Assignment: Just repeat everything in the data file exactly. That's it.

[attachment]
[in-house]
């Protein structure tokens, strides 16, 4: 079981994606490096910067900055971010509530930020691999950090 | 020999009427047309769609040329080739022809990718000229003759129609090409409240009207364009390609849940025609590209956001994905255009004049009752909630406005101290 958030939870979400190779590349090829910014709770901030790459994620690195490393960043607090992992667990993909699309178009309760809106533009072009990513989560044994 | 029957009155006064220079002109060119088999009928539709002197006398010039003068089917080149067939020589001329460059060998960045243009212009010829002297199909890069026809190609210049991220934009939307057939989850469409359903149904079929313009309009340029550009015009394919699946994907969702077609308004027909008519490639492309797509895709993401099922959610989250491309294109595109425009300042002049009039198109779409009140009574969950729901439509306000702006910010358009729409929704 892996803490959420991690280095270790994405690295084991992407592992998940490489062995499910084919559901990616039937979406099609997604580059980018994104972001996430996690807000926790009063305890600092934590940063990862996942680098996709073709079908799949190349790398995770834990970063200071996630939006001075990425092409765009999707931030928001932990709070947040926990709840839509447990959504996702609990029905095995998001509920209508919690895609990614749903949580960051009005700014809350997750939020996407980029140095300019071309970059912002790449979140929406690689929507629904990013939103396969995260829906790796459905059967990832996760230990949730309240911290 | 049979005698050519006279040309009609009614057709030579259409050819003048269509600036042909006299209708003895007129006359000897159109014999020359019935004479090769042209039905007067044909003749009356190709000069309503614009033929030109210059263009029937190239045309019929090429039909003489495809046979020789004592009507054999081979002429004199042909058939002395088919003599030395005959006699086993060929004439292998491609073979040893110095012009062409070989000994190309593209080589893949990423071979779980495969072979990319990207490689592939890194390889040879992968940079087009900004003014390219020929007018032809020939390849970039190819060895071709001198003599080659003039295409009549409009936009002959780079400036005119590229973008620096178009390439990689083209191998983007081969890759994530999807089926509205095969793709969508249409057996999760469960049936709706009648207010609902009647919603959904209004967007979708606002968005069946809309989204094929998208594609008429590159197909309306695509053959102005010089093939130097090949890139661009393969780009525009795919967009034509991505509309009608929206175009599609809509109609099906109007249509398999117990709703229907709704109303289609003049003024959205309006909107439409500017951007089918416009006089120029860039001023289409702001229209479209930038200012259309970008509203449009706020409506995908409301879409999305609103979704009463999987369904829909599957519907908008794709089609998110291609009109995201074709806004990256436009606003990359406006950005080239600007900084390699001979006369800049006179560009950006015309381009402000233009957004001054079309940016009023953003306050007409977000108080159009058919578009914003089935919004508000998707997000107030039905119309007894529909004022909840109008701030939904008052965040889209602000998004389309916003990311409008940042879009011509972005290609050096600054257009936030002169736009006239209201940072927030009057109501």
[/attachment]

[in-house]
């Protein structure tokens, strides 16, 4: 079981994606490096910067900055971010509530930020691999950090 | 020999009427047309769609040329080739022809990718000229003759129609090409409240009207364009390609849940025609590209956001994905255009004049009752909630406005101290 958030939870979400190779590349090829910014709770901030790459994620690195490393960043607090992992667990993909699309178009309760809106533009072009990513989560044994 | 029957009155006064220079002109060119088999009928539709002197006398010039003068089917080149067939020589001329460059060998960045243009212009010829002297199909890069026809190609210049991220934009939307057939989850469409359903149904079929313009309009340029550009015009394919699946994907969702077609308004027909008519490639492309797509895709993401099922959610989250491309294109595109425009300042002049009039198109779409009140009574969950729901439509306000702006910010358009729409929704 892996803490959420991690280095270790994405690295084991992407592992998940490489062995499910084919559901990616039937979406099609997604580059980018994104972001996430996690807000926790009063305890600092934590940063990862996942680098996709073709079908799949190349790398995770834990970063200071996630939006001075990425092409765009999707931030928001932990709070947040926990709840839509447990959504996702609990029905095995998001509920209508919690895609990614749903949580960051009005700014809350997750939020996407980029140095300019071309970059912002790449979140929406690689929507629904990013939103396969995260829906790796459905059967990832996760230990949730309240911290 | 049979005698050519006279040309009609009614057709030579259409050819003048269509600036042909006299209708003895007129006359000897159109014999020359019935004479090769042209039905007067044909003749009356190709000069309503614009033929030109210059263009029937190239045309019929090429039909003489495809046979020789004592009507054999081979002429004199042909058939002395088919003599030395005959006699086993060929004439292998491609073979040893110095012009062409070989000994190309593209080589893949990423071979779980495969072979990319990207490689592939890194390889040879992968940079087009900004003014390219020929007018032809020939390849970039190819060895071709001198003599080659003039295409009549409009936009002959780079400036005119590229973008620096178009390439990689083209191998983007081969890759994530999807089926509205095969793709969508249409057996999760469960049936709706009648207010609902009647919603959904209004967007979708606002968005069946809309989204094929998208594609008429590159197909309306695509053959102005010089093939130097090949890139661009393969780009525009795919967009034509991505509309009608929206175009599609809509109609099906109007249509398999117990709703229907709704109303289609003049003024959205309006909107439409500017951007089918416009006089120029860039001023289409702001229209479209930038200012259309970008509203449009706020409506995908409301879409999305609103979704009463999987369904829909599957519907908008794709089609998110291609009109995201074709806004990256436009606003990359406006950005080239600007900084390699001979006369800049006179560009950006015309381009402000233009957004001054079309940016009023953003306050007409977000108080159009058919578009914003089935919004508000998707997000107030039905119309007894529909004022909840109008701030939904008052965040889209602000998004389309916003990311409008940042879009011509972005290609050096600054257009936030002169736009006239209201940072927030009057109501």